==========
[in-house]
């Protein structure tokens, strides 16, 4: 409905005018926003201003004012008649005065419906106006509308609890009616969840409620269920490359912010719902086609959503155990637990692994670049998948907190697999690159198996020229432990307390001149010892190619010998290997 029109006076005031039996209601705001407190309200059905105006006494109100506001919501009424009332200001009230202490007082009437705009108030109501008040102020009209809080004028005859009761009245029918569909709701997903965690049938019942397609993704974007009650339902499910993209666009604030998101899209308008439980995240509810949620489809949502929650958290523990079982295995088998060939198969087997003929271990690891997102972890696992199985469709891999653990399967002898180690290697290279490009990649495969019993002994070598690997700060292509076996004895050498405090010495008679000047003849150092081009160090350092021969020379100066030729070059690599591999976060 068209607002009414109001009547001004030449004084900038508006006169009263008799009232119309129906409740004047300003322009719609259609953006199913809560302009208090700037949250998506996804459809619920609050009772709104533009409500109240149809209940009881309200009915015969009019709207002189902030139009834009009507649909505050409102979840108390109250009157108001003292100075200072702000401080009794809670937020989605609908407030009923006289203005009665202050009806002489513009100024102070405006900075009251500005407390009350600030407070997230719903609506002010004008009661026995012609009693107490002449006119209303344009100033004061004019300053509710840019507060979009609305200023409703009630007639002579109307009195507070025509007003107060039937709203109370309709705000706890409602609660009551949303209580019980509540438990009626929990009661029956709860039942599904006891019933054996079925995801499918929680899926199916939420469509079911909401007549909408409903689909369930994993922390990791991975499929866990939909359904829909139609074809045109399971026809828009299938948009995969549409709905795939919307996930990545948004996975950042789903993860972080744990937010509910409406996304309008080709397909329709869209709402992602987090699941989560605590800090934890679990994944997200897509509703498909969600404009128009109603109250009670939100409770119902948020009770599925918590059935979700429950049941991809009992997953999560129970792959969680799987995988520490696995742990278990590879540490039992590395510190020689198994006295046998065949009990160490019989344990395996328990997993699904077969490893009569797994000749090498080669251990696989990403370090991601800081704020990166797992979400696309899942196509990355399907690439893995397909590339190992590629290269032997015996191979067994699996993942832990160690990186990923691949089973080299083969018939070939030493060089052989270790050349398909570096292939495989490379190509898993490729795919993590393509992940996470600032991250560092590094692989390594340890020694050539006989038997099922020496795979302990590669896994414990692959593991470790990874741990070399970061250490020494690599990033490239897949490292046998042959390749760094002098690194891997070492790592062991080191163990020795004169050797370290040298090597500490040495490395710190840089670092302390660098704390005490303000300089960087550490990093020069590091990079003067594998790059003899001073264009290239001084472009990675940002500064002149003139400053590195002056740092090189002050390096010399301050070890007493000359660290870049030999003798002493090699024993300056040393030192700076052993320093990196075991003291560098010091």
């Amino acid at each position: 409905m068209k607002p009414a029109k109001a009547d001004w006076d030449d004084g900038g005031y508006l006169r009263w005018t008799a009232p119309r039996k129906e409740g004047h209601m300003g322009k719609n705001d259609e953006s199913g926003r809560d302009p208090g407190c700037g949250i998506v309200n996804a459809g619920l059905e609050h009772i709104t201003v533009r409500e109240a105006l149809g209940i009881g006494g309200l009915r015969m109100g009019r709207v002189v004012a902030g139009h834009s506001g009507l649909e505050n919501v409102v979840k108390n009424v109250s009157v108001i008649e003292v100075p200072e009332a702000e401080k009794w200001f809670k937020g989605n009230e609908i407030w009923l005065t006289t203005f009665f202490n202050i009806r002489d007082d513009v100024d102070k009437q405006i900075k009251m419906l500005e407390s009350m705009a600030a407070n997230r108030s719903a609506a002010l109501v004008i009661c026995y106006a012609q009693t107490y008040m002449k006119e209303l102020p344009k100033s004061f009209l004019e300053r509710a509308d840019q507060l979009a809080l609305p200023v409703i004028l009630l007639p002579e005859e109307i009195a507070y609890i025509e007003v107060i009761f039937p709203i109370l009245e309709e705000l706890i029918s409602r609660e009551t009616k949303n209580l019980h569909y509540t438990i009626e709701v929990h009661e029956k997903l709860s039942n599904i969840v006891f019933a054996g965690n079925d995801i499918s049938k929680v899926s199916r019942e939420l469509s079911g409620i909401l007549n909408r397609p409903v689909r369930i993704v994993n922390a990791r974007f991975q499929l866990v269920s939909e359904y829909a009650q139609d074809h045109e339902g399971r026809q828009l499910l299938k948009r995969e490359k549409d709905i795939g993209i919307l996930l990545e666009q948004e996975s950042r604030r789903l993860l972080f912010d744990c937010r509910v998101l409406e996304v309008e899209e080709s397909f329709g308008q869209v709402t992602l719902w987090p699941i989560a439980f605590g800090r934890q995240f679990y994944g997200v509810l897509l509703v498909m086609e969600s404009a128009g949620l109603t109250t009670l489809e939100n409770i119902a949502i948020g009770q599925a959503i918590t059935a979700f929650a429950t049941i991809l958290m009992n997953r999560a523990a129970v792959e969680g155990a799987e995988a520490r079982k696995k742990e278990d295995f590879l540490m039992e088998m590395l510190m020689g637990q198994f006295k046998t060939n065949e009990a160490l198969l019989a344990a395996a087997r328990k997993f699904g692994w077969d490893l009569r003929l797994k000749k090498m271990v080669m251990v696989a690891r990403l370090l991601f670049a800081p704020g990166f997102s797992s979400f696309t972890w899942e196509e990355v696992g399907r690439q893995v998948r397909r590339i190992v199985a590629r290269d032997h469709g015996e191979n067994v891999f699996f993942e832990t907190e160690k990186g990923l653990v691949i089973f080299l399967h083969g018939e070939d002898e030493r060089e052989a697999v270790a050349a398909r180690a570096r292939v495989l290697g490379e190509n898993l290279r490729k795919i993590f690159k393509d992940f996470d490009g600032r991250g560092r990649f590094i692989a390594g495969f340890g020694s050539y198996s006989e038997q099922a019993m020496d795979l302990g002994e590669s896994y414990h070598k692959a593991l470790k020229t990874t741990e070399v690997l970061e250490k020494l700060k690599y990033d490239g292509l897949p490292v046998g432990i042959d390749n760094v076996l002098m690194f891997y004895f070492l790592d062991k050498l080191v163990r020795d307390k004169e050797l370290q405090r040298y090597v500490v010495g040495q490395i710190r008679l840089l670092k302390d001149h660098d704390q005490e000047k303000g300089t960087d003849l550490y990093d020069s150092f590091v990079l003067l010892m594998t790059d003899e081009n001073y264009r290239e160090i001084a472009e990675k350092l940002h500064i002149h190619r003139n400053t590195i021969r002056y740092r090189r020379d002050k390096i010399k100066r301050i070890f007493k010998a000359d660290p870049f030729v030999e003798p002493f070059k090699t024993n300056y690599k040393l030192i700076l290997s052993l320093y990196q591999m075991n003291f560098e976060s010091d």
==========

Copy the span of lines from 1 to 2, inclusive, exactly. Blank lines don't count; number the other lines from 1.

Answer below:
[in-house]
């Protein structure tokens, strides 16, 4: 409905005018926003201003004012008649005065419906106006509308609890009616969840409620269920490359912010719902086609959503155990637990692994670049998948907190697999690159198996020229432990307390001149010892190619010998290997 029109006076005031039996209601705001407190309200059905105006006494109100506001919501009424009332200001009230202490007082009437705009108030109501008040102020009209809080004028005859009761009245029918569909709701997903965690049938019942397609993704974007009650339902499910993209666009604030998101899209308008439980995240509810949620489809949502929650958290523990079982295995088998060939198969087997003929271990690891997102972890696992199985469709891999653990399967002898180690290697290279490009990649495969019993002994070598690997700060292509076996004895050498405090010495008679000047003849150092081009160090350092021969020379100066030729070059690599591999976060 068209607002009414109001009547001004030449004084900038508006006169009263008799009232119309129906409740004047300003322009719609259609953006199913809560302009208090700037949250998506996804459809619920609050009772709104533009409500109240149809209940009881309200009915015969009019709207002189902030139009834009009507649909505050409102979840108390109250009157108001003292100075200072702000401080009794809670937020989605609908407030009923006289203005009665202050009806002489513009100024102070405006900075009251500005407390009350600030407070997230719903609506002010004008009661026995012609009693107490002449006119209303344009100033004061004019300053509710840019507060979009609305200023409703009630007639002579109307009195507070025509007003107060039937709203109370309709705000706890409602609660009551949303209580019980509540438990009626929990009661029956709860039942599904006891019933054996079925995801499918929680899926199916939420469509079911909401007549909408409903689909369930994993922390990791991975499929866990939909359904829909139609074809045109399971026809828009299938948009995969549409709905795939919307996930990545948004996975950042789903993860972080744990937010509910409406996304309008080709397909329709869209709402992602987090699941989560605590800090934890679990994944997200897509509703498909969600404009128009109603109250009670939100409770119902948020009770599925918590059935979700429950049941991809009992997953999560129970792959969680799987995988520490696995742990278990590879540490039992590395510190020689198994006295046998065949009990160490019989344990395996328990997993699904077969490893009569797994000749090498080669251990696989990403370090991601800081704020990166797992979400696309899942196509990355399907690439893995397909590339190992590629290269032997015996191979067994699996993942832990160690990186990923691949089973080299083969018939070939030493060089052989270790050349398909570096292939495989490379190509898993490729795919993590393509992940996470600032991250560092590094692989390594340890020694050539006989038997099922020496795979302990590669896994414990692959593991470790990874741990070399970061250490020494690599990033490239897949490292046998042959390749760094002098690194891997070492790592062991080191163990020795004169050797370290040298090597500490040495490395710190840089670092302390660098704390005490303000300089960087550490990093020069590091990079003067594998790059003899001073264009290239001084472009990675940002500064002149003139400053590195002056740092090189002050390096010399301050070890007493000359660290870049030999003798002493090699024993300056040393030192700076052993320093990196075991003291560098010091």